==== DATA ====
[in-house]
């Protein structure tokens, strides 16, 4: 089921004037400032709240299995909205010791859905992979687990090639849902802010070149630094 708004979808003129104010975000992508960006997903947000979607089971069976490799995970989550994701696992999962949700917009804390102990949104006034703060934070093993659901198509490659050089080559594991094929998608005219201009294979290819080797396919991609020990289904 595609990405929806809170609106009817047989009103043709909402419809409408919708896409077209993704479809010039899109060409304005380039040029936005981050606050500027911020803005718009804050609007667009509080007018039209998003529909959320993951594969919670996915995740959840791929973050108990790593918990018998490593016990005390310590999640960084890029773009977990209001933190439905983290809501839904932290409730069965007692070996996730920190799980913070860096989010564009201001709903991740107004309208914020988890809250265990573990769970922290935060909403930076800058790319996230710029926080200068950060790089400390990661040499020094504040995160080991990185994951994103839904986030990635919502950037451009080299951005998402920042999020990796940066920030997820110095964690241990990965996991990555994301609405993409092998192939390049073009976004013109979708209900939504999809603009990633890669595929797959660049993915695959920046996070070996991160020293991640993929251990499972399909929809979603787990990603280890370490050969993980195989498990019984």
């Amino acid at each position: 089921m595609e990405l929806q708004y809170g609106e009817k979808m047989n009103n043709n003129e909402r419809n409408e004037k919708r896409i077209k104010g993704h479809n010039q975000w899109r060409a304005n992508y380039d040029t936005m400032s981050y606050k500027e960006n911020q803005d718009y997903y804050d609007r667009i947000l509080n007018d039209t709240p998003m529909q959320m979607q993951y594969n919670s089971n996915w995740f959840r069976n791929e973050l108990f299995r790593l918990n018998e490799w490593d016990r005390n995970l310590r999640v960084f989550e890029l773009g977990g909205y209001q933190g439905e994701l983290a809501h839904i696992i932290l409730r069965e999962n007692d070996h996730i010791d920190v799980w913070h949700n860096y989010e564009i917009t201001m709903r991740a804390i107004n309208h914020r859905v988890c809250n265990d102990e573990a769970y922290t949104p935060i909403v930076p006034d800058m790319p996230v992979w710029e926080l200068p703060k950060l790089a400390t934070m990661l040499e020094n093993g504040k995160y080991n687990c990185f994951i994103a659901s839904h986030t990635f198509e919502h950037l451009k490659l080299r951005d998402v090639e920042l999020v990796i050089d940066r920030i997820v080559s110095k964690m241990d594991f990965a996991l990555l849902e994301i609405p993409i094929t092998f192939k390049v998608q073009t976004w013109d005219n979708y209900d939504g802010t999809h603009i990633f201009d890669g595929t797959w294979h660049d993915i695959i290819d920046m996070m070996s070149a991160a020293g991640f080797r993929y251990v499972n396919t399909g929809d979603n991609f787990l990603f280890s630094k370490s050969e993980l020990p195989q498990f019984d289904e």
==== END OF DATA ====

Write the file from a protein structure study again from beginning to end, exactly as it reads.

[in-house]
């Protein structure tokens, strides 16, 4: 089921004037400032709240299995909205010791859905992979687990090639849902802010070149630094 708004979808003129104010975000992508960006997903947000979607089971069976490799995970989550994701696992999962949700917009804390102990949104006034703060934070093993659901198509490659050089080559594991094929998608005219201009294979290819080797396919991609020990289904 595609990405929806809170609106009817047989009103043709909402419809409408919708896409077209993704479809010039899109060409304005380039040029936005981050606050500027911020803005718009804050609007667009509080007018039209998003529909959320993951594969919670996915995740959840791929973050108990790593918990018998490593016990005390310590999640960084890029773009977990209001933190439905983290809501839904932290409730069965007692070996996730920190799980913070860096989010564009201001709903991740107004309208914020988890809250265990573990769970922290935060909403930076800058790319996230710029926080200068950060790089400390990661040499020094504040995160080991990185994951994103839904986030990635919502950037451009080299951005998402920042999020990796940066920030997820110095964690241990990965996991990555994301609405993409092998192939390049073009976004013109979708209900939504999809603009990633890669595929797959660049993915695959920046996070070996991160020293991640993929251990499972399909929809979603787990990603280890370490050969993980195989498990019984």
């Amino acid at each position: 089921m595609e990405l929806q708004y809170g609106e009817k979808m047989n009103n043709n003129e909402r419809n409408e004037k919708r896409i077209k104010g993704h479809n010039q975000w899109r060409a304005n992508y380039d040029t936005m400032s981050y606050k500027e960006n911020q803005d718009y997903y804050d609007r667009i947000l509080n007018d039209t709240p998003m529909q959320m979607q993951y594969n919670s089971n996915w995740f959840r069976n791929e973050l108990f299995r790593l918990n018998e490799w490593d016990r005390n995970l310590r999640v960084f989550e890029l773009g977990g909205y209001q933190g439905e994701l983290a809501h839904i696992i932290l409730r069965e999962n007692d070996h996730i010791d920190v799980w913070h949700n860096y989010e564009i917009t201001m709903r991740a804390i107004n309208h914020r859905v988890c809250n265990d102990e573990a769970y922290t949104p935060i909403v930076p006034d800058m790319p996230v992979w710029e926080l200068p703060k950060l790089a400390t934070m990661l040499e020094n093993g504040k995160y080991n687990c990185f994951i994103a659901s839904h986030t990635f198509e919502h950037l451009k490659l080299r951005d998402v090639e920042l999020v990796i050089d940066r920030i997820v080559s110095k964690m241990d594991f990965a996991l990555l849902e994301i609405p993409i094929t092998f192939k390049v998608q073009t976004w013109d005219n979708y209900d939504g802010t999809h603009i990633f201009d890669g595929t797959w294979h660049d993915i695959i290819d920046m996070m070996s070149a991160a020293g991640f080797r993929y251990v499972n396919t399909g929809d979603n991609f787990l990603f280890s630094k370490s050969e993980l020990p195989q498990f019984d289904e």